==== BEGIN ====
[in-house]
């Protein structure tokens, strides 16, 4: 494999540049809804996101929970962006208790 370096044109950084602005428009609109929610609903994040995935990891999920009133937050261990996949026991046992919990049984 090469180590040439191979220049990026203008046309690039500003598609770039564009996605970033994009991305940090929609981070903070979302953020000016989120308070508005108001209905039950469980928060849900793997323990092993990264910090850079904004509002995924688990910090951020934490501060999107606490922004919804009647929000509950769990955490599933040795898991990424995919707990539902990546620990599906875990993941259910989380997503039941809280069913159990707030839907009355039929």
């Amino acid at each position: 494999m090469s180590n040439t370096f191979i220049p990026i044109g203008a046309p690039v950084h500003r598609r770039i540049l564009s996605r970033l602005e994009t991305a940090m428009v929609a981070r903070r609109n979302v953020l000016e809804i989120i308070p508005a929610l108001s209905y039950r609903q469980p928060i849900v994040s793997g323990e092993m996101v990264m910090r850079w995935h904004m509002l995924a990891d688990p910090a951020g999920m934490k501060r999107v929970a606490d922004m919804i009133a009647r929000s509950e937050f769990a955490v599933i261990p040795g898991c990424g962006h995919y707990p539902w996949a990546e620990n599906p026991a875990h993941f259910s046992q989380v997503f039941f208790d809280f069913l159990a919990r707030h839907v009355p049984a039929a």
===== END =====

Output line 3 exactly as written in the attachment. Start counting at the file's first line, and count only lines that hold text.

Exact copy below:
């Amino acid at each position: 494999m090469s180590n040439t370096f191979i220049p990026i044109g203008a046309p690039v950084h500003r598609r770039i540049l564009s996605r970033l602005e994009t991305a940090m428009v929609a981070r903070r609109n979302v953020l000016e809804i989120i308070p508005a929610l108001s209905y039950r609903q469980p928060i849900v994040s793997g323990e092993m996101v990264m910090r850079w995935h904004m509002l995924a990891d688990p910090a951020g999920m934490k501060r999107v929970a606490d922004m919804i009133a009647r929000s509950e937050f769990a955490v599933i261990p040795g898991c990424g962006h995919y707990p539902w996949a990546e620990n599906p026991a875990h993941f259910s046992q989380v997503f039941f208790d809280f069913l159990a919990r707030h839907v009355p049984a039929a």